Children suffer from abuse at home; Mistreatment causes detrimental health effects

Danny Gallo, Journalist

     Every day, children worldwide suffer from domestic abuse, specifically physical. What are called “punishments” ranging from a small slap to spanking, are detrimental to a developing brain, and can lead to several health issues in adulthood. 

     Many parents try to “correct” their child’s misbehavior through landing their hands, whips, and even sometimes metal rods on them. What is called by many parents “a form of discipline” actually shows a great failure in parenting skills around the globe and can lead to detrimental effects on a child’s well-being.

     Whether this is a cultural matter or not, it should not be acceptable. What it comes down to is being a loving human being and parent. 

     When experiencing great physical abuse or aggression from their own caretakers, kids grow up with low self-esteem caused by the belief that they deserve such misconduct from loved ones. In addition, there are children who due to the environment they grew up in believe that love equates to violence. According to the American Psychological Association, “children learn to behave like their parents”. Through observing others, those with developing brains intake their first form of education. Whether that education is of kindness and generosity or of violence and cruelty depends on those who are raising them.

     Parents should be loving, caring, and accepting of their children. The world is already a difficult place in many ways, and this is a universal fact. Why make it more difficult for them?

     In great importance, the legal cases of parents who continue to mistreat their kids do not represent the entirety of the problem, simply because many children do not report their caretakers’ aggressive behaviors.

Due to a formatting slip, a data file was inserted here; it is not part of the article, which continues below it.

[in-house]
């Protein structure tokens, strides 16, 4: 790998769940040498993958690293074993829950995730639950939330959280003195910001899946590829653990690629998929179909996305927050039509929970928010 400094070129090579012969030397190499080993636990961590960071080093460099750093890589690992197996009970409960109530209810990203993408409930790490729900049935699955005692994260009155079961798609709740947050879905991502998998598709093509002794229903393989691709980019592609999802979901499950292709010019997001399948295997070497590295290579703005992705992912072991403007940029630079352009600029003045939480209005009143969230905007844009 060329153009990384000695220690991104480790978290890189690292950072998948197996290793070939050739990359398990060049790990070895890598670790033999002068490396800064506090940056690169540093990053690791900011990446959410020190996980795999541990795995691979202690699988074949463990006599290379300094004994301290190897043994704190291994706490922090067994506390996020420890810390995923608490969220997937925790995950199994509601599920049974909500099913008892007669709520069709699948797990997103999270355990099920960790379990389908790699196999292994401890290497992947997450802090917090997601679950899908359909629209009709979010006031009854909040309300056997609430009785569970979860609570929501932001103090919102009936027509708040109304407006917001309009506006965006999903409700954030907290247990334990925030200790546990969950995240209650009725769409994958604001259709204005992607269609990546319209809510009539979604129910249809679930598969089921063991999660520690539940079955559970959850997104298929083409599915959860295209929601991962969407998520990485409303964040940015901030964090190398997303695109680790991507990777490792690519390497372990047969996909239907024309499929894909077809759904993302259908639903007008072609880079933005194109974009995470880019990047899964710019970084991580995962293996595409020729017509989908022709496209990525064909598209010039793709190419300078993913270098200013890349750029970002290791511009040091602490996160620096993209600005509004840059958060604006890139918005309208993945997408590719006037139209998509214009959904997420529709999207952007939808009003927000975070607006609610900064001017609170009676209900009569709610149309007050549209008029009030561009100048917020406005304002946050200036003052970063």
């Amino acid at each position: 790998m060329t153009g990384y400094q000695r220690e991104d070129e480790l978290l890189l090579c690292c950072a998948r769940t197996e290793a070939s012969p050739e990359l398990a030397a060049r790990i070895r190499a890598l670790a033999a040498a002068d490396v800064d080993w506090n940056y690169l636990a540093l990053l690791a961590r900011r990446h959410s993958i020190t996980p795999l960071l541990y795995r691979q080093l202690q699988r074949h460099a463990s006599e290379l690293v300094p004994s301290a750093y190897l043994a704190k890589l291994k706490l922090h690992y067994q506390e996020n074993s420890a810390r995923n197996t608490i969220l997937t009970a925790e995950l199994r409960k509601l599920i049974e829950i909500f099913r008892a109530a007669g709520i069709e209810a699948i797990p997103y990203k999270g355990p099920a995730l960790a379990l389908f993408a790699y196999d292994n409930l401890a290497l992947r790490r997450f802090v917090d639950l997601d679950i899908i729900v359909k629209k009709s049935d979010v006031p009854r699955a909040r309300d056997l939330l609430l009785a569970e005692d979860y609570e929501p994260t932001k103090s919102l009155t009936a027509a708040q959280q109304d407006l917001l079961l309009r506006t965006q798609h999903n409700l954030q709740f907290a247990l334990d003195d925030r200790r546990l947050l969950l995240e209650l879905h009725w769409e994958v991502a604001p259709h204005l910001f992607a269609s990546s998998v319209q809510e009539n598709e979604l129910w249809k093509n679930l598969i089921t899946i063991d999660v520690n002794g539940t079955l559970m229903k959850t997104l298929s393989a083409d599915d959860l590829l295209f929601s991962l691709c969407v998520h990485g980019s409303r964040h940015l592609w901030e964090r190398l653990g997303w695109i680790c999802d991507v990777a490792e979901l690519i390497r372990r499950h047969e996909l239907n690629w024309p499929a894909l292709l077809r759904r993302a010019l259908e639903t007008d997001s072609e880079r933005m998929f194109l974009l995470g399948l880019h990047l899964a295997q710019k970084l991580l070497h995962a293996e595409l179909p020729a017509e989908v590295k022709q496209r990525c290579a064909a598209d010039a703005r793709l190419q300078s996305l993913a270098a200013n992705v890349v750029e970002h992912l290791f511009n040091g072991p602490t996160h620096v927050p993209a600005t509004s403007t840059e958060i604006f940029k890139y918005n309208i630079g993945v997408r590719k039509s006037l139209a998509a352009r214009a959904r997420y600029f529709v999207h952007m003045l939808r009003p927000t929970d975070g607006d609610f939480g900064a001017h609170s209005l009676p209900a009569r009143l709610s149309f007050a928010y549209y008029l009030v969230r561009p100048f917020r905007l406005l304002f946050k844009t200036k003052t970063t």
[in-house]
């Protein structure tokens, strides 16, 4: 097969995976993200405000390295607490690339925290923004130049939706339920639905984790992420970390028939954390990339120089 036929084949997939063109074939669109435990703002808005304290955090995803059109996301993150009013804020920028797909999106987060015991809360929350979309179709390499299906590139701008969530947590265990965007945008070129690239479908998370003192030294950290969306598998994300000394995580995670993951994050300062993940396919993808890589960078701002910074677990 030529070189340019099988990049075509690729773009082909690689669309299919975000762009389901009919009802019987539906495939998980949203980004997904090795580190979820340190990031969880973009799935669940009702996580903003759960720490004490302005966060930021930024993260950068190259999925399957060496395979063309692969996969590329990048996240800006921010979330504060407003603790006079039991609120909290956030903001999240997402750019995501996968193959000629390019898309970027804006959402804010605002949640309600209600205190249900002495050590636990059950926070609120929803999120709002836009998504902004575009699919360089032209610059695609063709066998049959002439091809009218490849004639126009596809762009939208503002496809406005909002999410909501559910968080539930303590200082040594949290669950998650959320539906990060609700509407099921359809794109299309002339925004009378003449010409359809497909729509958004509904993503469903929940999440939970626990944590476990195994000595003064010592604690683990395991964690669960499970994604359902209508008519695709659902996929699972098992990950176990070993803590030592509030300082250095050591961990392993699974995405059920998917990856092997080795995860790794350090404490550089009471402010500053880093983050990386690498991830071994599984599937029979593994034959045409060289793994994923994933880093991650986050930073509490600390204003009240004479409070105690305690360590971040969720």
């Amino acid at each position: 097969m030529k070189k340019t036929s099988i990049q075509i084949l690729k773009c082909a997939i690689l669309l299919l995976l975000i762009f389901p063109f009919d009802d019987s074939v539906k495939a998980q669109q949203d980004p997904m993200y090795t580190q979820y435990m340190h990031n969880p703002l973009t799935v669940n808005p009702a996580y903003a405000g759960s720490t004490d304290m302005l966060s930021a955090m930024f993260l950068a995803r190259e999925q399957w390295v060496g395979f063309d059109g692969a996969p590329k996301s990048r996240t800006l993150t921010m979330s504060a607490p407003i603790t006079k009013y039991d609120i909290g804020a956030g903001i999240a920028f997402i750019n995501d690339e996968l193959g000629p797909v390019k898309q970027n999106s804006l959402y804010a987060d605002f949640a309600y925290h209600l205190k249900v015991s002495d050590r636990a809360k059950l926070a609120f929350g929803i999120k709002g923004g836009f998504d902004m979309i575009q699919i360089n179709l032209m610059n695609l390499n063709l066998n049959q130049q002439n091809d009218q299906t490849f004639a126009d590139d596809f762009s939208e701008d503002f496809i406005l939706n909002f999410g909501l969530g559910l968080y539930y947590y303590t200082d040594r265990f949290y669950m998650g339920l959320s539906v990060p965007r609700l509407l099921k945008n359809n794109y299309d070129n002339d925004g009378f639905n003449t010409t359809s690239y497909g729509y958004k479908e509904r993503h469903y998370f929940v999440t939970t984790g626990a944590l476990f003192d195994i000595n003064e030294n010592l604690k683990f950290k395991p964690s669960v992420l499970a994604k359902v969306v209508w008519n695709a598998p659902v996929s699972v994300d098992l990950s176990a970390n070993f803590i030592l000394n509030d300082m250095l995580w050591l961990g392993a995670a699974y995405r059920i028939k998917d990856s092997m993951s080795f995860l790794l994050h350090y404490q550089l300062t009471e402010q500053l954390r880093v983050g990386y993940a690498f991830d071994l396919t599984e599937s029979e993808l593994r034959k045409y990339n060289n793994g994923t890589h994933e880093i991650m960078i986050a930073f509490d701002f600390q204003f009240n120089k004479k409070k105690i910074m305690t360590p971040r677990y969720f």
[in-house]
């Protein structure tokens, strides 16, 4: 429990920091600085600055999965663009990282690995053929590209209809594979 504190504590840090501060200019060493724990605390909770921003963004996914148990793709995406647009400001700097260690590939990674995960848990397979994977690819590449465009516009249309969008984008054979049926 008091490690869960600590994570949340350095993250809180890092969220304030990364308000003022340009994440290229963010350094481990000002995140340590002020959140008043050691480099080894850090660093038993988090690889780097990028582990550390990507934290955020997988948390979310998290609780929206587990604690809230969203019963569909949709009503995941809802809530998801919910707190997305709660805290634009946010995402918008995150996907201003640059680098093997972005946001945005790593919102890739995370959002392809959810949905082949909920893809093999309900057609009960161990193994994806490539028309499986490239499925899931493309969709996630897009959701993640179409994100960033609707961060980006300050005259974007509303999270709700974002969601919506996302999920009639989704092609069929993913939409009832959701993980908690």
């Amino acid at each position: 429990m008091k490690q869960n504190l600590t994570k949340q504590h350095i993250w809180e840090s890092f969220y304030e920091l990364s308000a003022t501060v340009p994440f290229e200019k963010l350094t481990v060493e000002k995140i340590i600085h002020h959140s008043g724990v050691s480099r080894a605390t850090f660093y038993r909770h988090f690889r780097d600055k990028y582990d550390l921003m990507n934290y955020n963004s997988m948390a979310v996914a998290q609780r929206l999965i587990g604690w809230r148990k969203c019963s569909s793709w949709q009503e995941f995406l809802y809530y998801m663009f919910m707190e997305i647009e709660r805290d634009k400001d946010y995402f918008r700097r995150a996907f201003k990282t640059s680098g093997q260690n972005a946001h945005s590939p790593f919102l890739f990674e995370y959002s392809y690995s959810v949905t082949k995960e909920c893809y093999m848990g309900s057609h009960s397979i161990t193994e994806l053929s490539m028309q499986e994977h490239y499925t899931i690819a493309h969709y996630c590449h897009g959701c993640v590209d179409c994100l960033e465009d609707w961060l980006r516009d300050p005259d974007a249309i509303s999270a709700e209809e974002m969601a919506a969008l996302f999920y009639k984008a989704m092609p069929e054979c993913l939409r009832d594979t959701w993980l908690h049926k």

There are several reasons why they might choose not to, including but not limited to their love for their parents, fear of getting hit again, a sense of guilt over the abuse as if they had deserved it, as well as fear of not being believed. This is where the victim begins to feel like the problem, even if they are at no fault for the aggression being projected onto them. Psychology teacher Melissa Winter explains her professional opinion on the matter: “I think some children are scared to tell anyone.  The abuser may threaten them if they tell anyone”. 

     According to the National Child Traumatic Stress Network, children of all backgrounds and ages are likely to suffer from physical abuse, however, those who are within the ages of “4-7 and 12-15 are at the greatest risk.” In a positive light, there are ways to give those children a voice. 

     By noticing signs of abuse, many can be of assistance to those in need. According to health care professionals around the United States, children who are being abused often will give off “red flags”, or signs that they are in a dangerous situation at home. Unexplained fractures, burns, injuries, and even bruises could be of concern, as well as injuries that don’t match with the explanation the child/parent is giving. Changes in a child’s behavior such as aggression and hostility are also to look out for since kids are mirrors of their parents. Furthermore, self-harm or seeking suicide by a child are great factors to consider when investigating a child’s background. Signs and actions such as these many times speak louder than words.

     The children of this world should not feel threatened or scared by those who raised them, but instead  the comfort of being at home and the warmth of a parent’s love should be apparent. It is extremely vital that the people of this society protect children who believe they are unsafe even in a place they are supposed to be appreciated. Raise their voices. Love them. Listen to them.